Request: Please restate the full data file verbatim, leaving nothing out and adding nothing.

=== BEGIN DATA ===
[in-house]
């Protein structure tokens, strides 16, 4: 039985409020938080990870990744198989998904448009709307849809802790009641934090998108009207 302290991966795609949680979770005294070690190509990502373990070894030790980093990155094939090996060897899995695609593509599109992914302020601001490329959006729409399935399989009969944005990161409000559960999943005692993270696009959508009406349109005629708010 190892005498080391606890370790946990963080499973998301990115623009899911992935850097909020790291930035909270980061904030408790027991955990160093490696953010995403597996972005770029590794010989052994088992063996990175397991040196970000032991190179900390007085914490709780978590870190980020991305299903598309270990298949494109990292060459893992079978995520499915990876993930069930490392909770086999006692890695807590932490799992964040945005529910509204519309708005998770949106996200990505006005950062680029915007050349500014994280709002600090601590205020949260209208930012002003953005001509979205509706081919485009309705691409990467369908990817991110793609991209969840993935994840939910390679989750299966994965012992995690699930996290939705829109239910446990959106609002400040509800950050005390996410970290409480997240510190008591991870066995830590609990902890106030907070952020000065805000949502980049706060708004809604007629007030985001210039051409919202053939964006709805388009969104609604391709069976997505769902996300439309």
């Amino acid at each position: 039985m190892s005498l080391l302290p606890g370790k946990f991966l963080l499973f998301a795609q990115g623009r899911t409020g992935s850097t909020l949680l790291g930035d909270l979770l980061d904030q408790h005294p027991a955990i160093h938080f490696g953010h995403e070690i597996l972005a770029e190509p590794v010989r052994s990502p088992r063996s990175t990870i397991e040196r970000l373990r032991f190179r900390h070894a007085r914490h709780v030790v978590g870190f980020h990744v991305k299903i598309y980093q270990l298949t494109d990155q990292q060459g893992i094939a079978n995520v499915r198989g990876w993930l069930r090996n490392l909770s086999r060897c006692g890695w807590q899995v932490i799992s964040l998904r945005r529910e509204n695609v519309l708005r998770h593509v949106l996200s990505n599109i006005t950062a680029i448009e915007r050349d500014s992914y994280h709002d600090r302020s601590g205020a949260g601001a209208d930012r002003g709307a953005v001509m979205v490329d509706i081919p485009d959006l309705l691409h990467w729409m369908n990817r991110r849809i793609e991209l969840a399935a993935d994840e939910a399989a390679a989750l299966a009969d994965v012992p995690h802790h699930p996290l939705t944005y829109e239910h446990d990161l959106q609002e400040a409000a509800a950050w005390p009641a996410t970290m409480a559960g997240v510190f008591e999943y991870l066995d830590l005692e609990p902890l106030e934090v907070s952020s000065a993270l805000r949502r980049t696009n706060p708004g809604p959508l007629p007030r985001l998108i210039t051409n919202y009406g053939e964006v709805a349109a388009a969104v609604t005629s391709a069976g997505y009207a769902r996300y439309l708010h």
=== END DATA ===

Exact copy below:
[in-house]
């Protein structure tokens, strides 16, 4: 039985409020938080990870990744198989998904448009709307849809802790009641934090998108009207 302290991966795609949680979770005294070690190509990502373990070894030790980093990155094939090996060897899995695609593509599109992914302020601001490329959006729409399935399989009969944005990161409000559960999943005692993270696009959508009406349109005629708010 190892005498080391606890370790946990963080499973998301990115623009899911992935850097909020790291930035909270980061904030408790027991955990160093490696953010995403597996972005770029590794010989052994088992063996990175397991040196970000032991190179900390007085914490709780978590870190980020991305299903598309270990298949494109990292060459893992079978995520499915990876993930069930490392909770086999006692890695807590932490799992964040945005529910509204519309708005998770949106996200990505006005950062680029915007050349500014994280709002600090601590205020949260209208930012002003953005001509979205509706081919485009309705691409990467369908990817991110793609991209969840993935994840939910390679989750299966994965012992995690699930996290939705829109239910446990959106609002400040509800950050005390996410970290409480997240510190008591991870066995830590609990902890106030907070952020000065805000949502980049706060708004809604007629007030985001210039051409919202053939964006709805388009969104609604391709069976997505769902996300439309």
């Amino acid at each position: 039985m190892s005498l080391l302290p606890g370790k946990f991966l963080l499973f998301a795609q990115g623009r899911t409020g992935s850097t909020l949680l790291g930035d909270l979770l980061d904030q408790h005294p027991a955990i160093h938080f490696g953010h995403e070690i597996l972005a770029e190509p590794v010989r052994s990502p088992r063996s990175t990870i397991e040196r970000l373990r032991f190179r900390h070894a007085r914490h709780v030790v978590g870190f980020h990744v991305k299903i598309y980093q270990l298949t494109d990155q990292q060459g893992i094939a079978n995520v499915r198989g990876w993930l069930r090996n490392l909770s086999r060897c006692g890695w807590q899995v932490i799992s964040l998904r945005r529910e509204n695609v519309l708005r998770h593509v949106l996200s990505n599109i006005t950062a680029i448009e915007r050349d500014s992914y994280h709002d600090r302020s601590g205020a949260g601001a209208d930012r002003g709307a953005v001509m979205v490329d509706i081919p485009d959006l309705l691409h990467w729409m369908n990817r991110r849809i793609e991209l969840a399935a993935d994840e939910a399989a390679a989750l299966a009969d994965v012992p995690h802790h699930p996290l939705t944005y829109e239910h446990d990161l959106q609002e400040a409000a509800a950050w005390p009641a996410t970290m409480a559960g997240v510190f008591e999943y991870l066995d830590l005692e609990p902890l106030e934090v907070s952020s000065a993270l805000r949502r980049t696009n706060p708004g809604p959508l007629p007030r985001l998108i210039t051409n919202y009406g053939e964006v709805a349109a388009a969104v609604t005629s391709a069976g997505y009207a769902r996300y439309l708010h």